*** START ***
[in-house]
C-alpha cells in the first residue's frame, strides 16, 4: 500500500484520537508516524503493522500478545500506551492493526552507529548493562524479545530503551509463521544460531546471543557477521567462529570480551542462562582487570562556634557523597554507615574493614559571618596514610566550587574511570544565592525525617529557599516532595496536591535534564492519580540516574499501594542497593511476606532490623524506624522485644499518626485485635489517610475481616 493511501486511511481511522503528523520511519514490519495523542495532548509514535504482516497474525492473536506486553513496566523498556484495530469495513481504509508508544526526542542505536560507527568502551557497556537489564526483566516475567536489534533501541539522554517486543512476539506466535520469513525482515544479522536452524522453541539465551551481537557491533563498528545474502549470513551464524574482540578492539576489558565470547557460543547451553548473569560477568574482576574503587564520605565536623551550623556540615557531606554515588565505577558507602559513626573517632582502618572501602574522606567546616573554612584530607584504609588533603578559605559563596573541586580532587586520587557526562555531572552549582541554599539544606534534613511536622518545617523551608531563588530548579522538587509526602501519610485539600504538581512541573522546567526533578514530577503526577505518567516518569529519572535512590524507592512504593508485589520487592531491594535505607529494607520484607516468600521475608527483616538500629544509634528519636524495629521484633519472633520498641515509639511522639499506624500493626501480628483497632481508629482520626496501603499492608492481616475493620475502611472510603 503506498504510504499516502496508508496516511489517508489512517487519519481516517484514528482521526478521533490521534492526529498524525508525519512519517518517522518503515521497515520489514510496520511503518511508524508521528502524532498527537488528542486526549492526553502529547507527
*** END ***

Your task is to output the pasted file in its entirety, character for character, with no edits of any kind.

[in-house]
C-alpha cells in the first residue's frame, strides 16, 4: 500500500484520537508516524503493522500478545500506551492493526552507529548493562524479545530503551509463521544460531546471543557477521567462529570480551542462562582487570562556634557523597554507615574493614559571618596514610566550587574511570544565592525525617529557599516532595496536591535534564492519580540516574499501594542497593511476606532490623524506624522485644499518626485485635489517610475481616 493511501486511511481511522503528523520511519514490519495523542495532548509514535504482516497474525492473536506486553513496566523498556484495530469495513481504509508508544526526542542505536560507527568502551557497556537489564526483566516475567536489534533501541539522554517486543512476539506466535520469513525482515544479522536452524522453541539465551551481537557491533563498528545474502549470513551464524574482540578492539576489558565470547557460543547451553548473569560477568574482576574503587564520605565536623551550623556540615557531606554515588565505577558507602559513626573517632582502618572501602574522606567546616573554612584530607584504609588533603578559605559563596573541586580532587586520587557526562555531572552549582541554599539544606534534613511536622518545617523551608531563588530548579522538587509526602501519610485539600504538581512541573522546567526533578514530577503526577505518567516518569529519572535512590524507592512504593508485589520487592531491594535505607529494607520484607516468600521475608527483616538500629544509634528519636524495629521484633519472633520498641515509639511522639499506624500493626501480628483497632481508629482520626496501603499492608492481616475493620475502611472510603 503506498504510504499516502496508508496516511489517508489512517487519519481516517484514528482521526478521533490521534492526529498524525508525519512519517518517522518503515521497515520489514510496520511503518511508524508521528502524532498527537488528542486526549492526553502529547507527